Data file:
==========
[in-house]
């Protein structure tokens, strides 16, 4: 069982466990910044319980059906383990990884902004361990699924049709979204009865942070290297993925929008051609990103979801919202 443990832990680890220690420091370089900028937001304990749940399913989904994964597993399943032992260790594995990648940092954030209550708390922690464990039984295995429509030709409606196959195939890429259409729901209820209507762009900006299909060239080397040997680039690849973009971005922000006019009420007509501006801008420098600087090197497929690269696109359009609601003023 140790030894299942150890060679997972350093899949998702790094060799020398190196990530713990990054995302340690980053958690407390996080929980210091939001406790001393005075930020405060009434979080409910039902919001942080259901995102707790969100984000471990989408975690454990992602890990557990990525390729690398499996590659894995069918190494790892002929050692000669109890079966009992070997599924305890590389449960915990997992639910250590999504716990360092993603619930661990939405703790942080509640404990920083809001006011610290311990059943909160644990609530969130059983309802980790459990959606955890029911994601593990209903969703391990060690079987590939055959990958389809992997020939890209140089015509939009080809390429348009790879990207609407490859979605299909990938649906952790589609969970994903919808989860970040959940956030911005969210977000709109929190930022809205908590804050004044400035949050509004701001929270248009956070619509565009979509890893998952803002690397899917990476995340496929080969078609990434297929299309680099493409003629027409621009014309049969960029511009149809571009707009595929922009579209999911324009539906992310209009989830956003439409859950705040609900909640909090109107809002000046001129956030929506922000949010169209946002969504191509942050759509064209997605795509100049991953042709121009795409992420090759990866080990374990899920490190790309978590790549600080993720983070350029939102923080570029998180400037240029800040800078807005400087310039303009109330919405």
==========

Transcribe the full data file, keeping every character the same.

[in-house]
């Protein structure tokens, strides 16, 4: 069982466990910044319980059906383990990884902004361990699924049709979204009865942070290297993925929008051609990103979801919202 443990832990680890220690420091370089900028937001304990749940399913989904994964597993399943032992260790594995990648940092954030209550708390922690464990039984295995429509030709409606196959195939890429259409729901209820209507762009900006299909060239080397040997680039690849973009971005922000006019009420007509501006801008420098600087090197497929690269696109359009609601003023 140790030894299942150890060679997972350093899949998702790094060799020398190196990530713990990054995302340690980053958690407390996080929980210091939001406790001393005075930020405060009434979080409910039902919001942080259901995102707790969100984000471990989408975690454990992602890990557990990525390729690398499996590659894995069918190494790892002929050692000669109890079966009992070997599924305890590389449960915990997992639910250590999504716990360092993603619930661990939405703790942080509640404990920083809001006011610290311990059943909160644990609530969130059983309802980790459990959606955890029911994601593990209903969703391990060690079987590939055959990958389809992997020939890209140089015509939009080809390429348009790879990207609407490859979605299909990938649906952790589609969970994903919808989860970040959940956030911005969210977000709109929190930022809205908590804050004044400035949050509004701001929270248009956070619509565009979509890893998952803002690397899917990476995340496929080969078609990434297929299309680099493409003629027409621009014309049969960029511009149809571009707009595929922009579209999911324009539906992310209009989830956003439409859950705040609900909640909090109107809002000046001129956030929506922000949010169209946002969504191509942050759509064209997605795509100049991953042709121009795409992420090759990866080990374990899920490190790309978590790549600080993720983070350029939102923080570029998180400037240029800040800078807005400087310039303009109330919405």